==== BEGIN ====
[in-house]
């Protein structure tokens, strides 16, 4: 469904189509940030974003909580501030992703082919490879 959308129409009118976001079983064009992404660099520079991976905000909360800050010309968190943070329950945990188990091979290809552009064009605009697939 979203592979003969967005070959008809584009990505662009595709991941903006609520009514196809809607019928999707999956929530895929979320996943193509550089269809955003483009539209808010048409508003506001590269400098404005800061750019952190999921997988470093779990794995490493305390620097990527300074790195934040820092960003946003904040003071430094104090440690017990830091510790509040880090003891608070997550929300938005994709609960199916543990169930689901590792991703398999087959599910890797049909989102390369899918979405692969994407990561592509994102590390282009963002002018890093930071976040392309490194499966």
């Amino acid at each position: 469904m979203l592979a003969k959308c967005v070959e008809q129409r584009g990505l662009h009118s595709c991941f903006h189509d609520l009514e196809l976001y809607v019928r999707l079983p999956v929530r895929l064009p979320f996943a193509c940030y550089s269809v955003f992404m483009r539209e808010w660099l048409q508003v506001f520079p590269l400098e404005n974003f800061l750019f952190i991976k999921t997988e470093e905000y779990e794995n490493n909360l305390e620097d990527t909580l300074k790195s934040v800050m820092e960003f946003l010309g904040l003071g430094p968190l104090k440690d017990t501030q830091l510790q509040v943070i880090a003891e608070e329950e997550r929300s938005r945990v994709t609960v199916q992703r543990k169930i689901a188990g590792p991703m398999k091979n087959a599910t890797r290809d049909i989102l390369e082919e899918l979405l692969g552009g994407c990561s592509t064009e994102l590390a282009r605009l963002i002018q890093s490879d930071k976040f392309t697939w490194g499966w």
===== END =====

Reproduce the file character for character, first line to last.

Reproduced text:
[in-house]
């Protein structure tokens, strides 16, 4: 469904189509940030974003909580501030992703082919490879 959308129409009118976001079983064009992404660099520079991976905000909360800050010309968190943070329950945990188990091979290809552009064009605009697939 979203592979003969967005070959008809584009990505662009595709991941903006609520009514196809809607019928999707999956929530895929979320996943193509550089269809955003483009539209808010048409508003506001590269400098404005800061750019952190999921997988470093779990794995490493305390620097990527300074790195934040820092960003946003904040003071430094104090440690017990830091510790509040880090003891608070997550929300938005994709609960199916543990169930689901590792991703398999087959599910890797049909989102390369899918979405692969994407990561592509994102590390282009963002002018890093930071976040392309490194499966």
């Amino acid at each position: 469904m979203l592979a003969k959308c967005v070959e008809q129409r584009g990505l662009h009118s595709c991941f903006h189509d609520l009514e196809l976001y809607v019928r999707l079983p999956v929530r895929l064009p979320f996943a193509c940030y550089s269809v955003f992404m483009r539209e808010w660099l048409q508003v506001f520079p590269l400098e404005n974003f800061l750019f952190i991976k999921t997988e470093e905000y779990e794995n490493n909360l305390e620097d990527t909580l300074k790195s934040v800050m820092e960003f946003l010309g904040l003071g430094p968190l104090k440690d017990t501030q830091l510790q509040v943070i880090a003891e608070e329950e997550r929300s938005r945990v994709t609960v199916q992703r543990k169930i689901a188990g590792p991703m398999k091979n087959a599910t890797r290809d049909i989102l390369e082919e899918l979405l692969g552009g994407c990561s592509t064009e994102l590390a282009r605009l963002i002018q890093s490879d930071k976040f392309t697939w490194g499966w």